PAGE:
BCG Matrix example for a Retailer

bcg matrix for supermarkets

BCG Matrix example

In this example, a retailer with five business portfolios is considered. Their five portfolios include:

  • A chain of supermarkets
  • A set of department stores
  • A convenience store chain
  • A range of specialist fashion stores and
  • A chain of juice bars

As you can see from the BCG matrix, the firm has:

  • One cash cow – their supermarket
  • They have two stars – their fashion stores and their juice bars
  • They have one dog – their department store chain
  • And they have one question mark – their convenience stores

How are these portfolios classified?

The above BCG matrix was produced using the free Excel template available for download on this website. But the configurations of three dimensions for each portfolio are as follows:

  • Supermarkets = high relative market share, low market growth rate, large revenue stream
  • Fashion stores and juice bars = high relative market share, high market growth rate, medium (fashion) to small (juice) revenue streams
  • Convenience stores = low relative market share, high growth rate, medium revenue stream
  • Department stores = low relative market share, low growth rate, medium revenue stream

Please note that relative market share relates to the horizontal axis, growth rate relates to the vertical axis, and the revenue stream relates to the size of the circles.

What should they do?

Supermarket = cash cow

A cash cow has limited growth potential, but has substantial competitive advantages – meaning that it will generate surplus profits with minimal reinvestment needs. Therefore, the supermarket is providing virtually all of the reinvestment funds for the business.

Other than protecting their market share, and reinvesting in the business at a maintenance level, not many other strategic initiatives or decisions are required. It would be a poor use of resources to over-invest in this business in an attempt to achieve further growth.

Fashion stores and juice bars = stars

The firm has two business portfolios in the star quadrant. These two portfolios have the potential to become future cash cows. And given that the retailer currently only has one cash cow, it would be important to ensure that additional cash cows are created.

In order to focus upon the development of these two portfolios, the firm would need to further in invest in both of them – particularly the fashion stores – as it appears to be closer to becoming a cash cow (as opposed to the fashion stores) and is currently generating a larger revenue stream.

The juice bar portfolio, having a lower revenue stream, is likely to be a net user of cash. That means that some of the surplus profits from the supermarket business need to be reallocated to the juice bar chain in order to protect its position.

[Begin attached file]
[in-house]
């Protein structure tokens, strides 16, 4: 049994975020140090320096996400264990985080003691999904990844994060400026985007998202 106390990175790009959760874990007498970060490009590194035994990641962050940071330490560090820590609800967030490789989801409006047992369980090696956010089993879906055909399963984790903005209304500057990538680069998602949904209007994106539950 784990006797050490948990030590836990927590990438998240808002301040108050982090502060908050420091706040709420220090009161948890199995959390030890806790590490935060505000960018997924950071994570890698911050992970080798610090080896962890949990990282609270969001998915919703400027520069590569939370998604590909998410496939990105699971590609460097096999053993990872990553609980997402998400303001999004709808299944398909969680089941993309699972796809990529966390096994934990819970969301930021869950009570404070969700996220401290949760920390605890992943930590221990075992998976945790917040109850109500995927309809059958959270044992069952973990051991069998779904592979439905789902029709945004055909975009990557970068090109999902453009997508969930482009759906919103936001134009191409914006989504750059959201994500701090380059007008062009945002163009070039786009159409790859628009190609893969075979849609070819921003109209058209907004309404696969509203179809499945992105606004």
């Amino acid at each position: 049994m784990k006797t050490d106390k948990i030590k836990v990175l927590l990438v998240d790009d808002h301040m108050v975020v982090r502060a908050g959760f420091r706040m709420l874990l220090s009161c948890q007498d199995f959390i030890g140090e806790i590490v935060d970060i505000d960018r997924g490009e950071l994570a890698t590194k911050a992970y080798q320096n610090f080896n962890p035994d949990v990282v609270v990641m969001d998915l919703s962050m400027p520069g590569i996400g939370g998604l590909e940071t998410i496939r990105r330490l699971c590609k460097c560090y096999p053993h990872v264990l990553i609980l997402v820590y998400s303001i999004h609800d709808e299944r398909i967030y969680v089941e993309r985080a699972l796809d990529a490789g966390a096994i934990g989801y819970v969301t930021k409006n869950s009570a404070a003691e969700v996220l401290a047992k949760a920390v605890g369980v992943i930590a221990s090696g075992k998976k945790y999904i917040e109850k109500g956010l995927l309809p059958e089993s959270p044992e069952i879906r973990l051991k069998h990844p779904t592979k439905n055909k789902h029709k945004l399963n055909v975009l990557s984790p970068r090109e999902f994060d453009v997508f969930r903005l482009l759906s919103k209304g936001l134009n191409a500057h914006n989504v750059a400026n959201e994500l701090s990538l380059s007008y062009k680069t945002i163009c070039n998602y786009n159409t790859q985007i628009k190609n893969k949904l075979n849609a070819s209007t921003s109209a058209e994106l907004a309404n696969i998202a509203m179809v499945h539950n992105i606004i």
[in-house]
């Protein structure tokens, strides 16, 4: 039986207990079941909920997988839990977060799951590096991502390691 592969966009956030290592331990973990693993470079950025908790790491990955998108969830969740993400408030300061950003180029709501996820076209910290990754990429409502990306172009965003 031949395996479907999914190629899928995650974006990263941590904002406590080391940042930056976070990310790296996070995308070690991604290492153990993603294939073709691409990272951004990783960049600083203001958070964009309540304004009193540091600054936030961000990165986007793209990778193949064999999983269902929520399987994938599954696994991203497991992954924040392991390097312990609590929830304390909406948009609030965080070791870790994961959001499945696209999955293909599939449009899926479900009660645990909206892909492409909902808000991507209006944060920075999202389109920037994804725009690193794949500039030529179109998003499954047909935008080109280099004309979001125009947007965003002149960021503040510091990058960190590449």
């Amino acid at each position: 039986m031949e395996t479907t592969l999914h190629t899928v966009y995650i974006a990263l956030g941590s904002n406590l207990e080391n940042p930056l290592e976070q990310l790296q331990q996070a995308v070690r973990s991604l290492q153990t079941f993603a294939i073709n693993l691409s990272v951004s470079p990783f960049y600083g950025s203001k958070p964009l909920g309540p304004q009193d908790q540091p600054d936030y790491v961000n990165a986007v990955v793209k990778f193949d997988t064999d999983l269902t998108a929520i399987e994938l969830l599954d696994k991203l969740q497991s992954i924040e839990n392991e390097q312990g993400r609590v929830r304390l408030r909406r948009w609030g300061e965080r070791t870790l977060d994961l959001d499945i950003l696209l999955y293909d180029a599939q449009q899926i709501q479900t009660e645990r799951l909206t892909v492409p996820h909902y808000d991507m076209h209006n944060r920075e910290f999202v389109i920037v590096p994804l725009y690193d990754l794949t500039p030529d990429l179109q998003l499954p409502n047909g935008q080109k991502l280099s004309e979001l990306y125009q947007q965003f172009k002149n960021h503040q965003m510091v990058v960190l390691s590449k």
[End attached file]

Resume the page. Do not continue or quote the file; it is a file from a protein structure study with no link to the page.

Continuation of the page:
As we know, in a growth market, it is important to continue to expand the market coverage, to expand the product line, to build brand equity, to build retailer relationships, and engage in marketing tactics in order to hold and build market share.

Department stores = dog

Department stores are generally an older forms of retailing. As you can see, the market growth is minimal, primarily as consumers move to more specialist forms of retailing, as well as online shopping choices.

This retailer has a relatively low market share in the department store market – this poor competitive position combined with the lower market growth rate, means that the department store portfolio is classified as a dog.

Usually dogs make money for the retailer, but they would be making significantly less profits than the supermarket chain and there is little potential to grow this revenue stream. Therefore, the typical suggestion from the BCG matrix would be to divest (that is, sell off) the department store chain and to reinvest the proceeds into the potential cash cows of the fashion stores and the juice bars.

Convenience stores = question mark

As always with the BCG matrix guidance, the question Mark (or the problem child as is sometimes referred to) is the most difficult decision to make.

A do nothing approach would be a poor strategic choice. Left alone, a question mark eventually evolves into another dog. Currently, the question mark (of convenience stores) would be a net user of cash.

Therefore, the question is: “does the convenience store chain have sufficient competitive advantages to be able to effectively grow itself to become a major player in this market?”

If yes – then funds need to be reinvested into the chain in order to become a star and then a cash cow in the longer term. However, if this potential is doubtful or considered too expensive, then the most appropriate solution would be to divest this operation and reinvest the funds elsewhere in the business.

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